This is an ensemble cast that one can’t help but feel bad for, not because the material is embarrassing per se, but because their respective abilities just don’t get the chance to shine through. Copley is more closely identified with the action and sci-fi genres, and while it’s fun to see him stretching outside his wheelhouse, Ron is too much of a caricature to actually connect to. The character is brittle and confrontational, a tragicomic figure whom the audience is meant to laugh at but also sympathise with. It just doesn’t work, but it’s fitfully amusing to listen to Copley wrestle his South African accent to the ground.


Jenkins is a fine actor capable of understated turns, but his hysterical performance here makes him seem like a pretty bad actor. Yes, it’s perfectly alright for someone to be emotional when their wife of several decades is at death’s door, but a subtler, more measured portrayal would have made Don’s struggles easier to identify with. As Don’s wife Sally, Martindale is eminently loveable, a gentle, sweet matriarch who’s trying desperately to hold the family together even as she’s fighting for her life. The trouble is, because of all the subplots unspooling simultaneously, one occasionally forgets that Sally is in the hospital with a brain tumour awaiting surgery. Losing sight of the story’s primary dramatic impetus isn’t usually a good sign.

As the harried, down-on-his-luck nice guy, Krasinski certainly isn’t playing against type, and he’s able to display a fair amount of the aww shucks charm he’s known for. Kendrick never fails to light up the screen, even though there’s not very much more to Rebecca than “pregnant significant other”. Park is a decent straight man, but it goes without saying that he’s more fun to watch when he’s given more room to be funny.


Day is one of those actors who can very easily hop over that line between ‘funny’ and ‘annoying’, staying firmly in the latter camp as the shrill Jason. Winstead is entertaining in her brief appearance – alas, she doesn’t get to spend any screen time with fellow Scott Pilgrim alum Kendrick. Groban is quietly amiable as Rev. Dan, but his range as an actor is demonstrably limited and while he’s displayed a surprising knack for comedy in skits for Jimmy Kimmel Live, he’s stuck playing a straight man here.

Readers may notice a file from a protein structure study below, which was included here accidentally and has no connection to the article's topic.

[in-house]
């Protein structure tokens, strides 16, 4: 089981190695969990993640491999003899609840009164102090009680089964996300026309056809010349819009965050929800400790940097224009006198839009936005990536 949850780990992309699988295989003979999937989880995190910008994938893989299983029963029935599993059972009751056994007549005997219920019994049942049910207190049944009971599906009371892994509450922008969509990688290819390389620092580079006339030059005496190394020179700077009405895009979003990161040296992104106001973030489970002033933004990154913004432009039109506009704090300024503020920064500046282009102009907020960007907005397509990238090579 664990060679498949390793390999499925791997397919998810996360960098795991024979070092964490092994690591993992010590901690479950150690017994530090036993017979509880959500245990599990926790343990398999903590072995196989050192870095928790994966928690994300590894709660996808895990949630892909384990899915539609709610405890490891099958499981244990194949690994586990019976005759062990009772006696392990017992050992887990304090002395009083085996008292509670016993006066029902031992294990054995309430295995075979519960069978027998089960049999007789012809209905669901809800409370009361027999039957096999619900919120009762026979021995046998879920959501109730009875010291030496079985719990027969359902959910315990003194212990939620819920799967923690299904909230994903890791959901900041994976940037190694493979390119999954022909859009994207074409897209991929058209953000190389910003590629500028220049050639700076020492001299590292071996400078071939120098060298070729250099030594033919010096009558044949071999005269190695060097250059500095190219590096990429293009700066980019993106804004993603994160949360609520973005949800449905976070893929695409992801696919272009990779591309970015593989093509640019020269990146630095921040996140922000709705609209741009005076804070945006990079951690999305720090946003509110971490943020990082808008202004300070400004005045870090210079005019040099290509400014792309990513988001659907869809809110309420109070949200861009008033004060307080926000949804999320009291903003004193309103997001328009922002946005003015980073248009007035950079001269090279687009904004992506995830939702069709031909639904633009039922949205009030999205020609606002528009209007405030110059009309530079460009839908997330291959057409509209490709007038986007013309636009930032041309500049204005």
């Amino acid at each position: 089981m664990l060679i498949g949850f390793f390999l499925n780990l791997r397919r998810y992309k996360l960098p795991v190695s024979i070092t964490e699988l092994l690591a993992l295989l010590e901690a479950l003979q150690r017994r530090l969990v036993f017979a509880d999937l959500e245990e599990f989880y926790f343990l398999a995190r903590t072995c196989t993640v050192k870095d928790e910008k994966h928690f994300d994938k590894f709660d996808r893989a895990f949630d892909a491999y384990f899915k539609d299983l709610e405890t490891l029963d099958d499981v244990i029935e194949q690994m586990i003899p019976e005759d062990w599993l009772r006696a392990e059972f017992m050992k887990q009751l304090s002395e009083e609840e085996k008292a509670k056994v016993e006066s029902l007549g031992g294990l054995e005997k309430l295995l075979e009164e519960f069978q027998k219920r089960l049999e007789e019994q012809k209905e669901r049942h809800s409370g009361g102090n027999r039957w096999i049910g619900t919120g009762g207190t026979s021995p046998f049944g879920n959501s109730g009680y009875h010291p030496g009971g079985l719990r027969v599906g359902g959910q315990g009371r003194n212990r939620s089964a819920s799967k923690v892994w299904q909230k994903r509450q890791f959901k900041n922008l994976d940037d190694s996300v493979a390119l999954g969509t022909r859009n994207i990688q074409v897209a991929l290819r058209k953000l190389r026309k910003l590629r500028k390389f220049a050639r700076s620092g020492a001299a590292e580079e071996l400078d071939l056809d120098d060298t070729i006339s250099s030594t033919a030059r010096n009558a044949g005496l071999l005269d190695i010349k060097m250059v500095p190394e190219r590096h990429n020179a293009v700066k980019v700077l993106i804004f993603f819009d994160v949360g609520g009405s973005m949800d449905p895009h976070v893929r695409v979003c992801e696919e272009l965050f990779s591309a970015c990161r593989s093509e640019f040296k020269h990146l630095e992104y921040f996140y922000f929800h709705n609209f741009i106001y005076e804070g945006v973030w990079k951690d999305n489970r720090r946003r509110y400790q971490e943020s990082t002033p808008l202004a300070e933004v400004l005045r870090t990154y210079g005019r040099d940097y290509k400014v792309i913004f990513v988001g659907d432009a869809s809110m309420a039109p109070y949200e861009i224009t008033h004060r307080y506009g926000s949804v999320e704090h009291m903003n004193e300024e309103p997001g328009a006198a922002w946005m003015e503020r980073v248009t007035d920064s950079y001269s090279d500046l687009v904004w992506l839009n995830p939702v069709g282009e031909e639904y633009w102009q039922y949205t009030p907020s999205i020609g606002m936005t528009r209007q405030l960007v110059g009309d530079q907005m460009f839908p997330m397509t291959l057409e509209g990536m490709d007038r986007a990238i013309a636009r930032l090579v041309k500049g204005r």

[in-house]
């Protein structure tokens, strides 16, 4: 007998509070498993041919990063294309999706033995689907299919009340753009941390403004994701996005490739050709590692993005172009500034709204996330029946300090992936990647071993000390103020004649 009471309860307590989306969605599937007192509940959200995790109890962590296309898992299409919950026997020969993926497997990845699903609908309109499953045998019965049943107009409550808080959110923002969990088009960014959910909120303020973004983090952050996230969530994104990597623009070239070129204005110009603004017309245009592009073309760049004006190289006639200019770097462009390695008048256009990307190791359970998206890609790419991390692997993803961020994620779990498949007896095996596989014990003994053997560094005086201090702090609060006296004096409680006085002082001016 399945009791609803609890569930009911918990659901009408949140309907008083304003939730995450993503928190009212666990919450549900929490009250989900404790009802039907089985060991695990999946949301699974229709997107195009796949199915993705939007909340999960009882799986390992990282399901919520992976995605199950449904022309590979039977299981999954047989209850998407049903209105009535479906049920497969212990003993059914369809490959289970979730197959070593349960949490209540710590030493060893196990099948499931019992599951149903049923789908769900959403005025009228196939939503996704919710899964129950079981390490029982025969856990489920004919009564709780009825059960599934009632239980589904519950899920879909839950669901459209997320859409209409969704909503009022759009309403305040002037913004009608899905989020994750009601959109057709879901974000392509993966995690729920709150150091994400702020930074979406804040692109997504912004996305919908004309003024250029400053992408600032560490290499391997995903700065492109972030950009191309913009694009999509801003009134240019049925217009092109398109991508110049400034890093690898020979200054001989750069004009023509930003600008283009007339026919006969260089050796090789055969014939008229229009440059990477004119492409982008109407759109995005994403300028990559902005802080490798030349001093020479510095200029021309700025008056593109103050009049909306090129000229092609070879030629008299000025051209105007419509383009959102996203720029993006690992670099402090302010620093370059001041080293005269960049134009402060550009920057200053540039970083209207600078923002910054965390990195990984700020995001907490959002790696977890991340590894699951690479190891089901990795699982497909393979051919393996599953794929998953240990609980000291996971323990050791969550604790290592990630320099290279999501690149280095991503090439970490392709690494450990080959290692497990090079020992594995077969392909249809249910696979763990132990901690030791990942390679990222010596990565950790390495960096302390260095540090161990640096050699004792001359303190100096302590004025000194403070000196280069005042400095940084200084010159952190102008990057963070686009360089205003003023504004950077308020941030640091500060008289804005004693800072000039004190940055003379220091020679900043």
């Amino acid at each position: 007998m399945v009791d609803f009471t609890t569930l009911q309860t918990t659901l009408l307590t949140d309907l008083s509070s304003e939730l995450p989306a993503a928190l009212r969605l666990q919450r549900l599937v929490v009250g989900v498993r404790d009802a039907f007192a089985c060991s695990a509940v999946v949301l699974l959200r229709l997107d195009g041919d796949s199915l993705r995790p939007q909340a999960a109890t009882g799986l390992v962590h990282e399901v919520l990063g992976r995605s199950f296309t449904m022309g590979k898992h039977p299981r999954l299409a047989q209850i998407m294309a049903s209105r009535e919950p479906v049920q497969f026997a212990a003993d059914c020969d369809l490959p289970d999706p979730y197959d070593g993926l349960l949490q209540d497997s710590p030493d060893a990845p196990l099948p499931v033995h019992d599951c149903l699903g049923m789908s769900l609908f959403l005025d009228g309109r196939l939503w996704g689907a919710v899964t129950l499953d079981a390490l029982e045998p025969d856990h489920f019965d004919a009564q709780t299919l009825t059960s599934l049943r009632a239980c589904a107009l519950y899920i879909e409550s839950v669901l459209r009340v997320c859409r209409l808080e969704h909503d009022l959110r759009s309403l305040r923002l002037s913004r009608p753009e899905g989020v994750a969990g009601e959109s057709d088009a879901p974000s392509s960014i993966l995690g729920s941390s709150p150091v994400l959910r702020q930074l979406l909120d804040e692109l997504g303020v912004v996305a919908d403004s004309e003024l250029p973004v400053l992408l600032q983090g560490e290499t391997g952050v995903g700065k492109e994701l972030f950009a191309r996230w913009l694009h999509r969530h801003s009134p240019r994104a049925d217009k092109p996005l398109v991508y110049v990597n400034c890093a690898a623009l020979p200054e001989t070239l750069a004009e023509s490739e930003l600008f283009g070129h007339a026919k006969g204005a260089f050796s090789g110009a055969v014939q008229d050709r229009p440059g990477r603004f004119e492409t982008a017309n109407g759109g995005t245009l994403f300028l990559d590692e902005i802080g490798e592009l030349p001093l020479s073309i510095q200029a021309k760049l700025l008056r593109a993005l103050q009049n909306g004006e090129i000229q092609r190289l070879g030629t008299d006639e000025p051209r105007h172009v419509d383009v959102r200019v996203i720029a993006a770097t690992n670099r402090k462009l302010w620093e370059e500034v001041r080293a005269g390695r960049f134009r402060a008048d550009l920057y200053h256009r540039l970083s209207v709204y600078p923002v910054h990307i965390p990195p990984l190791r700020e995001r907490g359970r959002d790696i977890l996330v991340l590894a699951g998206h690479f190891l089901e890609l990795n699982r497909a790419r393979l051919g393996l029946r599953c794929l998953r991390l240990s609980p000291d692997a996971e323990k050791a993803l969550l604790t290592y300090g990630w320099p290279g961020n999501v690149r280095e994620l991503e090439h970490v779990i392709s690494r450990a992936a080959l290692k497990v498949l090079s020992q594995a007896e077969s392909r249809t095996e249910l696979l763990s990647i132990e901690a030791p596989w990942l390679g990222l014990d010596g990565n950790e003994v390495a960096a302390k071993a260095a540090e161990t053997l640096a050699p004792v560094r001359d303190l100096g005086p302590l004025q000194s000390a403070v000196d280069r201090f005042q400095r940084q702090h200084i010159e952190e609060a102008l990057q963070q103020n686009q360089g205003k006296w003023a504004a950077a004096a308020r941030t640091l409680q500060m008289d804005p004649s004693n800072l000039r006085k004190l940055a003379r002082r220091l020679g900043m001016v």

The family dysfunction depicted in The Hollars can be quite relatable, but the need to fall back on hackneyed humour (the opening scene features a character urinating into a pitcher in the kitchen) undercuts its potential to be genuinely moving. While several of the performances are enjoyable, others are evidence of miscalculated choices on the part of the actors and director. Above all, it’s covering well-trodden indie comedy-drama territory, and not covering it particularly well.

Summary: Watching The Hollars is like attending a family reunion with well-meaning but awkward and sometimes irritating relatives – but the cooking’s nice, so you grin and bear it.

RATING: 2.5 out of 5 Stars

Jedd Jong



For F*** Magazine


Director : Steven C. Miller
Cast : Christopher Meloni, Bruce Willis, Dave Bautista, Adrian Grenier, Johnathon Schaech, Texas Battle, Lydia Hull
Genre : Action/Crime
Run Time : 1 hr 47 mins
Opens : 15 September 2016
Rating : NC16 (Violence and Coarse Language)

marauders-posterIt’s time to plunge back into straight-to-DVD action thriller purgatory with Marauders, which is being theatrically-released in places like Russia, Kuwait, and here in Singapore. Branches of Hubert National Bank, headquartered in Cincinnati, Ohio, have been hit by brutal bank robberies executed with utmost precision. FBI agent Jonathan Montgomery (Meloni) is put in charge of investigating the robberies. Montgomery is at loggerheads with local Cincinnati cop Mims (Schaech), whom Montgomery believes is trying to sabotage the investigation. Stockwell (Bautista) and Wells (Grenier), agents working under Montgomery’s command, find clues pointing to T.J. Jackson (Battle), a rogue Special Forces soldier. Only problem is, he’s dead. As Montgomery digs further and the bank robbers strike again, he is convinced that the bank’s CEO, Jeffrey Hubert (Willis), knows more than he is letting on.